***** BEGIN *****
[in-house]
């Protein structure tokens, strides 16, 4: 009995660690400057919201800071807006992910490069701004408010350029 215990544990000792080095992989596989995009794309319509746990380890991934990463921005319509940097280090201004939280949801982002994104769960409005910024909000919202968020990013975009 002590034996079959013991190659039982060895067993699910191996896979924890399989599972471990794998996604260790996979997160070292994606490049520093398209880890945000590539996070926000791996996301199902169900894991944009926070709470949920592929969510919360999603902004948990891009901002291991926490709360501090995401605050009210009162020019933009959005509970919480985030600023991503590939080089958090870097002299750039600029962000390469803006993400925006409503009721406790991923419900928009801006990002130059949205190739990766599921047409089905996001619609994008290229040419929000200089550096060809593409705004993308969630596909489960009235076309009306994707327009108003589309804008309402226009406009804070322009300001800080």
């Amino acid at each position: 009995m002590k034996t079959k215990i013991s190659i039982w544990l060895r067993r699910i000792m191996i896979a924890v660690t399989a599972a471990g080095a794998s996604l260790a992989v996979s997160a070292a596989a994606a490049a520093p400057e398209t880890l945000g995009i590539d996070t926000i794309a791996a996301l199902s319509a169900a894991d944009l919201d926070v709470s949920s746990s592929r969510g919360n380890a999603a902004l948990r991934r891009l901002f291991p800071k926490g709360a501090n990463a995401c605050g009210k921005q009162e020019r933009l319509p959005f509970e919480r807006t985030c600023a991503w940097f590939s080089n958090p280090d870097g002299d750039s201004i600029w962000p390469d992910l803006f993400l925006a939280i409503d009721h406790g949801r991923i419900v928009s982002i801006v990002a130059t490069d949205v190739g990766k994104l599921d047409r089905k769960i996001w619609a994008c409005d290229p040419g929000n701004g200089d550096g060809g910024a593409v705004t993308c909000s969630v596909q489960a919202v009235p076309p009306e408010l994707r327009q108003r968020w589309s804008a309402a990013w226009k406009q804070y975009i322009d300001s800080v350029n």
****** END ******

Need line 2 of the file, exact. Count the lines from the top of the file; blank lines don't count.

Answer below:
């Protein structure tokens, strides 16, 4: 009995660690400057919201800071807006992910490069701004408010350029 215990544990000792080095992989596989995009794309319509746990380890991934990463921005319509940097280090201004939280949801982002994104769960409005910024909000919202968020990013975009 002590034996079959013991190659039982060895067993699910191996896979924890399989599972471990794998996604260790996979997160070292994606490049520093398209880890945000590539996070926000791996996301199902169900894991944009926070709470949920592929969510919360999603902004948990891009901002291991926490709360501090995401605050009210009162020019933009959005509970919480985030600023991503590939080089958090870097002299750039600029962000390469803006993400925006409503009721406790991923419900928009801006990002130059949205190739990766599921047409089905996001619609994008290229040419929000200089550096060809593409705004993308969630596909489960009235076309009306994707327009108003589309804008309402226009406009804070322009300001800080």